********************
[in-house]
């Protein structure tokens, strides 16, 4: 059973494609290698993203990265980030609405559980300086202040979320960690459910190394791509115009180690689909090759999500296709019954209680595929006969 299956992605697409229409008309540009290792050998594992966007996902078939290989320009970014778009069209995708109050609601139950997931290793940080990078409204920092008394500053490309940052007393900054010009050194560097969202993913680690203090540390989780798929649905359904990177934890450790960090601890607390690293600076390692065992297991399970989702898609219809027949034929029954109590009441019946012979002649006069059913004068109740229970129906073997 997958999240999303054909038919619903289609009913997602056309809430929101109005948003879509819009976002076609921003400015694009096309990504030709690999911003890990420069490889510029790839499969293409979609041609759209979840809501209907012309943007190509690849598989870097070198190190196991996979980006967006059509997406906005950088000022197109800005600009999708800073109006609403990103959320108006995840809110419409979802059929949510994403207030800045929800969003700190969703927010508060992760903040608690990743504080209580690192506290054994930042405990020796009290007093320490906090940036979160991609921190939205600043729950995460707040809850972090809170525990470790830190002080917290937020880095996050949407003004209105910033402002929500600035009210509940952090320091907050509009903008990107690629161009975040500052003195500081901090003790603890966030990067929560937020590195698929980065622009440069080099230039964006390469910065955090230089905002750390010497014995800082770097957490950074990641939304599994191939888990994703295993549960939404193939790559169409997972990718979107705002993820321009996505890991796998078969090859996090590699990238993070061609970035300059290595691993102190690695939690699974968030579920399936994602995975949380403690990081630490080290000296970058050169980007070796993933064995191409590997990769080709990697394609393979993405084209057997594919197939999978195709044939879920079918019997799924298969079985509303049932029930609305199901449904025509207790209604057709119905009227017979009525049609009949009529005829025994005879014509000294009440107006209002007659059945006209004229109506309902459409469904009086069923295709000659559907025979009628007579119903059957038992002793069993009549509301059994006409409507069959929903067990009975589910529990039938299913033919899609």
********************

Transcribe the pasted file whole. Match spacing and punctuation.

[in-house]
């Protein structure tokens, strides 16, 4: 059973494609290698993203990265980030609405559980300086202040979320960690459910190394791509115009180690689909090759999500296709019954209680595929006969 299956992605697409229409008309540009290792050998594992966007996902078939290989320009970014778009069209995708109050609601139950997931290793940080990078409204920092008394500053490309940052007393900054010009050194560097969202993913680690203090540390989780798929649905359904990177934890450790960090601890607390690293600076390692065992297991399970989702898609219809027949034929029954109590009441019946012979002649006069059913004068109740229970129906073997 997958999240999303054909038919619903289609009913997602056309809430929101109005948003879509819009976002076609921003400015694009096309990504030709690999911003890990420069490889510029790839499969293409979609041609759209979840809501209907012309943007190509690849598989870097070198190190196991996979980006967006059509997406906005950088000022197109800005600009999708800073109006609403990103959320108006995840809110419409979802059929949510994403207030800045929800969003700190969703927010508060992760903040608690990743504080209580690192506290054994930042405990020796009290007093320490906090940036979160991609921190939205600043729950995460707040809850972090809170525990470790830190002080917290937020880095996050949407003004209105910033402002929500600035009210509940952090320091907050509009903008990107690629161009975040500052003195500081901090003790603890966030990067929560937020590195698929980065622009440069080099230039964006390469910065955090230089905002750390010497014995800082770097957490950074990641939304599994191939888990994703295993549960939404193939790559169409997972990718979107705002993820321009996505890991796998078969090859996090590699990238993070061609970035300059290595691993102190690695939690699974968030579920399936994602995975949380403690990081630490080290000296970058050169980007070796993933064995191409590997990769080709990697394609393979993405084209057997594919197939999978195709044939879920079918019997799924298969079985509303049932029930609305199901449904025509207790209604057709119905009227017979009525049609009949009529005829025994005879014509000294009440107006209002007659059945006209004229109506309902459409469904009086069923295709000659559907025979009628007579119903059957038992002793069993009549509301059994006409409507069959929903067990009975589910529990039938299913033919899609």